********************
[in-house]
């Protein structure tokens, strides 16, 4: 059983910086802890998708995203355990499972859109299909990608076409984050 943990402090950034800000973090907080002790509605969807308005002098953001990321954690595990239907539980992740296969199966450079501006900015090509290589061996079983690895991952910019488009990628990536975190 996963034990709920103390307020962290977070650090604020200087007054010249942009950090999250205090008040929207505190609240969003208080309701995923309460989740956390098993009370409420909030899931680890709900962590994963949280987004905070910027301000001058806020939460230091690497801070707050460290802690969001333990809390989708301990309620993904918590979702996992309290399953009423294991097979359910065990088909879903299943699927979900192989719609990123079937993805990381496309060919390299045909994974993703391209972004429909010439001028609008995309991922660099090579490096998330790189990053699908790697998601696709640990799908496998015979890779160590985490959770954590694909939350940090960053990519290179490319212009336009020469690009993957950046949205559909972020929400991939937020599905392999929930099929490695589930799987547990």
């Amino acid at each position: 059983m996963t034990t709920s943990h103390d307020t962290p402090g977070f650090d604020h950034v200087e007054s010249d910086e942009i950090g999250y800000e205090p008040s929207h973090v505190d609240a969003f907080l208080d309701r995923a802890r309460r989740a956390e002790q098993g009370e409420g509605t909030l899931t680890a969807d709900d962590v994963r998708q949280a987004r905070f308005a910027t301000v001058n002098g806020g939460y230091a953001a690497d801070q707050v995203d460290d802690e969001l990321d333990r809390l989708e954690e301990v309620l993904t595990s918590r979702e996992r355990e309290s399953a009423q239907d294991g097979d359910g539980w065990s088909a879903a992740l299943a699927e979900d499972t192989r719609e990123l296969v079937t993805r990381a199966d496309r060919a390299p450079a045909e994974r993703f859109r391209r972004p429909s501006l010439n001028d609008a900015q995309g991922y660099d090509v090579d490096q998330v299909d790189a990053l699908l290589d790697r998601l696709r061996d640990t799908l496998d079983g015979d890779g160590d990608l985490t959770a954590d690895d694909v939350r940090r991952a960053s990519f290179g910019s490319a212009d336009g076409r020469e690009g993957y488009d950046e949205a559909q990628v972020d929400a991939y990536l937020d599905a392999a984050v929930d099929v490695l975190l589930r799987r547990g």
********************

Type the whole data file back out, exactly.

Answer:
[in-house]
């Protein structure tokens, strides 16, 4: 059983910086802890998708995203355990499972859109299909990608076409984050 943990402090950034800000973090907080002790509605969807308005002098953001990321954690595990239907539980992740296969199966450079501006900015090509290589061996079983690895991952910019488009990628990536975190 996963034990709920103390307020962290977070650090604020200087007054010249942009950090999250205090008040929207505190609240969003208080309701995923309460989740956390098993009370409420909030899931680890709900962590994963949280987004905070910027301000001058806020939460230091690497801070707050460290802690969001333990809390989708301990309620993904918590979702996992309290399953009423294991097979359910065990088909879903299943699927979900192989719609990123079937993805990381496309060919390299045909994974993703391209972004429909010439001028609008995309991922660099090579490096998330790189990053699908790697998601696709640990799908496998015979890779160590985490959770954590694909939350940090960053990519290179490319212009336009020469690009993957950046949205559909972020929400991939937020599905392999929930099929490695589930799987547990």
């Amino acid at each position: 059983m996963t034990t709920s943990h103390d307020t962290p402090g977070f650090d604020h950034v200087e007054s010249d910086e942009i950090g999250y800000e205090p008040s929207h973090v505190d609240a969003f907080l208080d309701r995923a802890r309460r989740a956390e002790q098993g009370e409420g509605t909030l899931t680890a969807d709900d962590v994963r998708q949280a987004r905070f308005a910027t301000v001058n002098g806020g939460y230091a953001a690497d801070q707050v995203d460290d802690e969001l990321d333990r809390l989708e954690e301990v309620l993904t595990s918590r979702e996992r355990e309290s399953a009423q239907d294991g097979d359910g539980w065990s088909a879903a992740l299943a699927e979900d499972t192989r719609e990123l296969v079937t993805r990381a199966d496309r060919a390299p450079a045909e994974r993703f859109r391209r972004p429909s501006l010439n001028d609008a900015q995309g991922y660099d090509v090579d490096q998330v299909d790189a990053l699908l290589d790697r998601l696709r061996d640990t799908l496998d079983g015979d890779g160590d990608l985490t959770a954590d690895d694909v939350r940090r991952a960053s990519f290179g910019s490319a212009d336009g076409r020469e690009g993957y488009d950046e949205a559909q990628v972020d929400a991939y990536l937020d599905a392999a984050v929930d099929v490695l975190l589930r799987r547990g």